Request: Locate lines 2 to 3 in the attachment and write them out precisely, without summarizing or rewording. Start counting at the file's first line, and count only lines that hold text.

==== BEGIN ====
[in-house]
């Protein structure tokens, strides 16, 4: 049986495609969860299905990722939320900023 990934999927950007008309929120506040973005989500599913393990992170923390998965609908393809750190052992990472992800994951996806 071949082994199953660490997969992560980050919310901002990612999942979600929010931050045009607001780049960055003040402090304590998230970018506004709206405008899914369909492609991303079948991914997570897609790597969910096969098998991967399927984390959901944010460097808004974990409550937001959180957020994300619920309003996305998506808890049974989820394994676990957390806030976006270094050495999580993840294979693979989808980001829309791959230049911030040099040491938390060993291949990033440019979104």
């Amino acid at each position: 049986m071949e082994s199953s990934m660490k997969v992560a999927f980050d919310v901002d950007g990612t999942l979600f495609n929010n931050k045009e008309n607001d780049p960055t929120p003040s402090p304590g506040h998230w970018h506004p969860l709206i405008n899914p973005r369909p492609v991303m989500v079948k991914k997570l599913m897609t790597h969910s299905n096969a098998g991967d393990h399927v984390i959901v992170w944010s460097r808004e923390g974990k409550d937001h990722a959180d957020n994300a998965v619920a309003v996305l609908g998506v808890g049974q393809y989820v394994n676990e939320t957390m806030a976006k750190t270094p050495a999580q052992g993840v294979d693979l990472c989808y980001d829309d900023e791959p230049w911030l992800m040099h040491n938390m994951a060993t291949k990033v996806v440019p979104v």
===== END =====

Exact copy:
């Protein structure tokens, strides 16, 4: 049986495609969860299905990722939320900023 990934999927950007008309929120506040973005989500599913393990992170923390998965609908393809750190052992990472992800994951996806 071949082994199953660490997969992560980050919310901002990612999942979600929010931050045009607001780049960055003040402090304590998230970018506004709206405008899914369909492609991303079948991914997570897609790597969910096969098998991967399927984390959901944010460097808004974990409550937001959180957020994300619920309003996305998506808890049974989820394994676990957390806030976006270094050495999580993840294979693979989808980001829309791959230049911030040099040491938390060993291949990033440019979104």
């Amino acid at each position: 049986m071949e082994s199953s990934m660490k997969v992560a999927f980050d919310v901002d950007g990612t999942l979600f495609n929010n931050k045009e008309n607001d780049p960055t929120p003040s402090p304590g506040h998230w970018h506004p969860l709206i405008n899914p973005r369909p492609v991303m989500v079948k991914k997570l599913m897609t790597h969910s299905n096969a098998g991967d393990h399927v984390i959901v992170w944010s460097r808004e923390g974990k409550d937001h990722a959180d957020n994300a998965v619920a309003v996305l609908g998506v808890g049974q393809y989820v394994n676990e939320t957390m806030a976006k750190t270094p050495a999580q052992g993840v294979d693979l990472c989808y980001d829309d900023e791959p230049w911030l992800m040099h040491n938390m994951a060993t291949k990033v996806v440019p979104v």